Kerby Jean Raymond and his label Pyer Moss received a warm welcome from the weather gods. The fashion gods were also pleased.

Jean-Raymond had to cancel his eagerly awaited debut of his first couture collection after guests fled for safety in torrential rains. The result was a spectacularly creative, visually bold show that blurred lines between fashion and art. It also paid tribute to the creativity of Black inventors, often forgotten in history.

The peanut butter dress was created. It is a large, soft-sculpted, jar of the peanut butter. A stunning hot roller cape was displayed — it was exactly what it sounds like: hot rollers from head-to-toe. The cone came with chaps and an ice cream cone. An air conditioner, an old-fashioned phone and a mop were all present.

A pastel pink lampshade gown was featured, featuring beaded fringes and a pastel pink lamp shade dress. A chess board and a white metal folding table were also included. Each costume was a complex work of sculpture. A refrigerator was found with colorful magnets that spelled out “But who invented Black trauma?”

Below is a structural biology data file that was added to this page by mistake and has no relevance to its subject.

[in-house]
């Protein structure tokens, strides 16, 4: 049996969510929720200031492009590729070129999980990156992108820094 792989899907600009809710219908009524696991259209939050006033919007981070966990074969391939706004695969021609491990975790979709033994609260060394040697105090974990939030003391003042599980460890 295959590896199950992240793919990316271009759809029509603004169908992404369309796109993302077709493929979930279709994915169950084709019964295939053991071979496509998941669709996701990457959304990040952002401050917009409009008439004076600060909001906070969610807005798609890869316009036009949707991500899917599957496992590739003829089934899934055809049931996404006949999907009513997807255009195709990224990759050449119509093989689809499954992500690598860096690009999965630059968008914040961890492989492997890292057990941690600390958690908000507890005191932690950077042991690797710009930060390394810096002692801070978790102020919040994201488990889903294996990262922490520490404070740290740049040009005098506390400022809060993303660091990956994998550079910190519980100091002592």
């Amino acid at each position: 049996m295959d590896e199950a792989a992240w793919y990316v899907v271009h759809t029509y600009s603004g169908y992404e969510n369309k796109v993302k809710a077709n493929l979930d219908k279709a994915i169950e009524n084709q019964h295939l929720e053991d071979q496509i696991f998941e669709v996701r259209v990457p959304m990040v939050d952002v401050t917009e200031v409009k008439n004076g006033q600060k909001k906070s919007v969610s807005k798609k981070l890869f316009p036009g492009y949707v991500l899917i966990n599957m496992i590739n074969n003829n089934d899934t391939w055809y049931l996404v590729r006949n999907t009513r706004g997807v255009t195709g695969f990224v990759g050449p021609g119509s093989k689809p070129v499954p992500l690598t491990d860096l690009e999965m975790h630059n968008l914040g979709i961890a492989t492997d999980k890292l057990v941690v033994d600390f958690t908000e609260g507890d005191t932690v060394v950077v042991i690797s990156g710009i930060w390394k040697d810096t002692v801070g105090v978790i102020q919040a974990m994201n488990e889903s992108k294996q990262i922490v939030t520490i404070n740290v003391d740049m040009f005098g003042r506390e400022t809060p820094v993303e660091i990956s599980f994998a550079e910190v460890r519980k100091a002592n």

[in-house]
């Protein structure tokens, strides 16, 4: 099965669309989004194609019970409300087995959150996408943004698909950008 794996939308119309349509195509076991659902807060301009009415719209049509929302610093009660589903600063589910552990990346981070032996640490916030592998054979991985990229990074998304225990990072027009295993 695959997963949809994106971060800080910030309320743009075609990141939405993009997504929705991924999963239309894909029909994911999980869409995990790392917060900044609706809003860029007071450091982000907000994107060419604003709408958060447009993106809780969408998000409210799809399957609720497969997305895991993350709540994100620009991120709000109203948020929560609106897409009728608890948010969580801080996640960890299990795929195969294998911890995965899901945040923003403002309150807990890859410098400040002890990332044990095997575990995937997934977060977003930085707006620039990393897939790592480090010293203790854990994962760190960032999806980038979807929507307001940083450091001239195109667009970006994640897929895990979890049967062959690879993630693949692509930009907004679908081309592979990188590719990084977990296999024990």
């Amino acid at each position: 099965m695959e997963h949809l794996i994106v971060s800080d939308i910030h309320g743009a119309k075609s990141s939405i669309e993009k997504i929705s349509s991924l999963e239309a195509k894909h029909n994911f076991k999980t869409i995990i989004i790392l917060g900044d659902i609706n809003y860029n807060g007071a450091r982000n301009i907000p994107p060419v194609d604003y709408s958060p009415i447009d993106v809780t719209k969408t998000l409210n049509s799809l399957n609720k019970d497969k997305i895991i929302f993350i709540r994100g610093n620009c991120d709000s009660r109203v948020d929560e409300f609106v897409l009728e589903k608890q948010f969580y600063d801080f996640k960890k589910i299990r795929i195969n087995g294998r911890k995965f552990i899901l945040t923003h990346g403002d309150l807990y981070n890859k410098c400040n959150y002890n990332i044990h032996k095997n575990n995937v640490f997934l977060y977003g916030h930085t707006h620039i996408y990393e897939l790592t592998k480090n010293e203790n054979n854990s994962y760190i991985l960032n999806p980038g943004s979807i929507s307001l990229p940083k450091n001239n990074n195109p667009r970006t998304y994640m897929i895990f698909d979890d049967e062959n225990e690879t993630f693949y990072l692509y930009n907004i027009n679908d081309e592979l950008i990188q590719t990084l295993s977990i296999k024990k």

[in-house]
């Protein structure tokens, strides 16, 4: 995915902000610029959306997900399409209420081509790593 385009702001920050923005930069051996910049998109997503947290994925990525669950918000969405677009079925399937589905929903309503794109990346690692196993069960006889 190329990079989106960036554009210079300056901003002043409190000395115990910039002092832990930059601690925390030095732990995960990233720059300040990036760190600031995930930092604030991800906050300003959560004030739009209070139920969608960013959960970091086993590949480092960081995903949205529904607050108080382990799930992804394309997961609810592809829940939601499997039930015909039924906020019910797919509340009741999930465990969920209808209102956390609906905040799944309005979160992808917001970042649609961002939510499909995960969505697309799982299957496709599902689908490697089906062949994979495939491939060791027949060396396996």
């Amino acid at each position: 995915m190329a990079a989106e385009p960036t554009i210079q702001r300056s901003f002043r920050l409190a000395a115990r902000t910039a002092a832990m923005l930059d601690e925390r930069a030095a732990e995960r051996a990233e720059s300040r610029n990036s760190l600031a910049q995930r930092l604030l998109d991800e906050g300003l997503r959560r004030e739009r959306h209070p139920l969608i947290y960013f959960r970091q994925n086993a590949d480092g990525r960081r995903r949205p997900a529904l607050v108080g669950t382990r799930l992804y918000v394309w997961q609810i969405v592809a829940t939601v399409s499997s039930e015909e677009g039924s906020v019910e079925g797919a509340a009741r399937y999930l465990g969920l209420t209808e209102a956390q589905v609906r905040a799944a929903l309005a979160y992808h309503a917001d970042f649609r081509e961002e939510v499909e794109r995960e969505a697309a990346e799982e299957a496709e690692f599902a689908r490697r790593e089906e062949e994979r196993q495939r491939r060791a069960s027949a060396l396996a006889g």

A string section was also present, as well as dancers and a rap artist. Elaine Brown, activist, writer, and former leader of the Black Panther Party, gave a history lesson.

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Jean-Raymond’s shows are a mix of his ideas about fashion and those about culture, race, and society. He stated that he wanted to “highlight inventions by Black people” and showed them in a nontraditional manner. This included 3D construction and sculpture.

Pyer Moss shows are always highly regarded, but this show was even more popular because Jean-Raymond, the first Black American designer to be invited by France’s Chambre Syndicale, showed a collection during Paris Couture Week. Officials in Paris extended Couture Week to accommodate this rescheduled event.